Transitions from Jail in the Rural Community for Adults with Mental Illness
AuthorLangley, Carrie Ann
MetadataShow full item record
PublisherThe University of Arizona.
RightsCopyright © is held by the author. Digital access to this material is made possible by the University Libraries, University of Arizona. Further transmission, reproduction, presentation (such as public display or performance) of protected items is prohibited except with permission of the author.
AbstractThe purpose of this study was three-fold: 1.) to address the gap in our understanding of the factors that facilitate the use of community-based transitional support services post-release from jail when transitioning into the rural community for adults with mental illness and 2.) to address the gap in our understanding of the factors that inhibit the use of community-based transitional support services post-release from jail when transitioning into the rural community for adults with mental illness and 3.) to determine the acceptability of a biological sample to measure interlukin-6 (IL-6) for future research. Annually, nearly one million people are incarcerated in jails throughout the United States, with over 80% of them experiencing a mental illness. Rural communities have greater rates of disease burden and fewer community-based resources. These factors combined with the lack of mandated jail-to-community transition programs complicate the transitional experience for individuals living with mental illness. The transitional period, from jail to the community is filled with competing demands and can cause stress and anxiety. Acute stress has been associated with inflammation. This population often expresses resistance in providing biological samples, so aim three will allow for planning for future research involving biological specimen collection. This qualitative descriptive study provided a rich account of the inhibitors and facilitators experienced among individuals transitioning from the rural jail to the rural community while experiencing mental illness. Meleis’ Transitions Theory provided the conceptual underpinnings for this study. Data sources included interviews, a demographic data questionnaire and field notes. Data analysis was developed through qualitative content analysis through open coding, which allowed the researcher to build concepts and categories, forming themes. This iterative approach allowed for the grouping of similar codes and clusters. The results of this study illuminated several points. “Out of Jail but No Freedom” established the overarching theme for this study in which the facilitators and inhibitors of situational and health-illness transitions for adults with mental illness transitioning to the rural community is described. This research is significant for nursing practice and policy reform. Systematic reform is needed within jail medical operations, clinical models of community provided care, within policy that guides healthcare funding and delivery models, as well as court services. Mandated policies, unfunded and directed to be financially supported by communities further perpetuate disparities and social determinates of health, significantly impacting our most rural and socioeconomically depressed locations. This study illuminates the need for systematic reform within our medical divisions of rurally located jails as well as within public policy that guides healthcare funding and clinical models of care. It has become evident from this research the transition from jail is largely shaped by the experience while incarcerated. Individuals who experience jail incarceration have a right to evidenced-based standards of care, and transition programs to assist them back into the community.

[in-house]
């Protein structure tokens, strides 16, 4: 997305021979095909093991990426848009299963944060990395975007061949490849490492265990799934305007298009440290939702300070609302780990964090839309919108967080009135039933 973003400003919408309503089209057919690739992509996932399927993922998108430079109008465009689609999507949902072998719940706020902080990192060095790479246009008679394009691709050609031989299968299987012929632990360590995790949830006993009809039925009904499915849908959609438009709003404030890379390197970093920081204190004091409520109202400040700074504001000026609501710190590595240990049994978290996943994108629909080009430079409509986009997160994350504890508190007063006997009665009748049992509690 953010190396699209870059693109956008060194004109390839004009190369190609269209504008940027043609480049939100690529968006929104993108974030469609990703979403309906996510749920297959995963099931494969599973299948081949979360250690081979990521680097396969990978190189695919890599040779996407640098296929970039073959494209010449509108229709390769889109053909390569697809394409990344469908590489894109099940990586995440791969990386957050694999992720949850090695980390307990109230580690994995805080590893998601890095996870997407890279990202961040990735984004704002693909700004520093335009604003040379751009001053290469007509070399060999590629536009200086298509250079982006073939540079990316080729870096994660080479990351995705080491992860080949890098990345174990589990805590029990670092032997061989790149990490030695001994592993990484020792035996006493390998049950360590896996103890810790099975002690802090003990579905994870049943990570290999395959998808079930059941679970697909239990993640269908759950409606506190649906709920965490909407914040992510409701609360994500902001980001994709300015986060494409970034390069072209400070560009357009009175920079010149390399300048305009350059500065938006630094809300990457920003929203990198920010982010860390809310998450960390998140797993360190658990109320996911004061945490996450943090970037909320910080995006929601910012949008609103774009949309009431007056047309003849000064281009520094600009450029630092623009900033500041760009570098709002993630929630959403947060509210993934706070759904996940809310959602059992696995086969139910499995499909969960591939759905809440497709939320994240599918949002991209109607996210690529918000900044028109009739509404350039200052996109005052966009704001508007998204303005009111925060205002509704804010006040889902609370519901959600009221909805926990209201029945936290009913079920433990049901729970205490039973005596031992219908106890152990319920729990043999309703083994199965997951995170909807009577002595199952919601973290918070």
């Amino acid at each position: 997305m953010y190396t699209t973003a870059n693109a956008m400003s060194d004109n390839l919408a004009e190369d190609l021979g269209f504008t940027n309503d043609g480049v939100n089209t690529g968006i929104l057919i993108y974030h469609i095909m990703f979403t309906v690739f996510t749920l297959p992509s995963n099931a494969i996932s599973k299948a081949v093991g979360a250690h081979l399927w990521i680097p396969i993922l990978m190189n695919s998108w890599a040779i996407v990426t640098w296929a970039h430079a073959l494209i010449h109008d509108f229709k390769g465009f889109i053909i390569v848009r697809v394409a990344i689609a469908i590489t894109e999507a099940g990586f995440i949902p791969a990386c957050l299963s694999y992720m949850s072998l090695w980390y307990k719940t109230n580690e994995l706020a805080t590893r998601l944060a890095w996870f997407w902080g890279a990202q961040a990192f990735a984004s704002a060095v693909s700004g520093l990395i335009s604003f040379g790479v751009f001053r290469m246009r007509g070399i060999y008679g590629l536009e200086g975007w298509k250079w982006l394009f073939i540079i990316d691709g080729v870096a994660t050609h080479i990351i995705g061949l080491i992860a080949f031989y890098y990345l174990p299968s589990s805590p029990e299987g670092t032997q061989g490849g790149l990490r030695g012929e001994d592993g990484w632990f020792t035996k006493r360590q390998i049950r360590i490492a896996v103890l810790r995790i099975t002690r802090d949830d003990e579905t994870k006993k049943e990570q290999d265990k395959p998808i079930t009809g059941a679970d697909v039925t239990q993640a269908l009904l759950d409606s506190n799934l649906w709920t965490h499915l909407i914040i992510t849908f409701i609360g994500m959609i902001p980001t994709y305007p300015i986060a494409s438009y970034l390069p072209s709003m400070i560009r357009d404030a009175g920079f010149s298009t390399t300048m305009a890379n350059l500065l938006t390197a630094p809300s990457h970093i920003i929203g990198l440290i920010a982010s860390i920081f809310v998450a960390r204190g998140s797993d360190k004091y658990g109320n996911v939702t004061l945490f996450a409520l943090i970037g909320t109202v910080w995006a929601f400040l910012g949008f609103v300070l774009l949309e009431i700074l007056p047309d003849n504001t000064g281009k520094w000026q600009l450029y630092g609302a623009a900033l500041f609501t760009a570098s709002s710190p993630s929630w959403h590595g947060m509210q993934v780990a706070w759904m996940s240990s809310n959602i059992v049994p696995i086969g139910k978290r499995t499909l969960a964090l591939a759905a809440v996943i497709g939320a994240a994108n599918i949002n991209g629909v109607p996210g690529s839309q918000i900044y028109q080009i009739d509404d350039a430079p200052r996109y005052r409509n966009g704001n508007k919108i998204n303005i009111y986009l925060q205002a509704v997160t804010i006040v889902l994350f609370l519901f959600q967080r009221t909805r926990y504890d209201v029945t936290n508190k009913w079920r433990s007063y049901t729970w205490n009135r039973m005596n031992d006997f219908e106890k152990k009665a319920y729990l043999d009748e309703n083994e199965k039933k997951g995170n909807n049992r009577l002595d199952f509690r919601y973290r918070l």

Degree ProgramGraduate College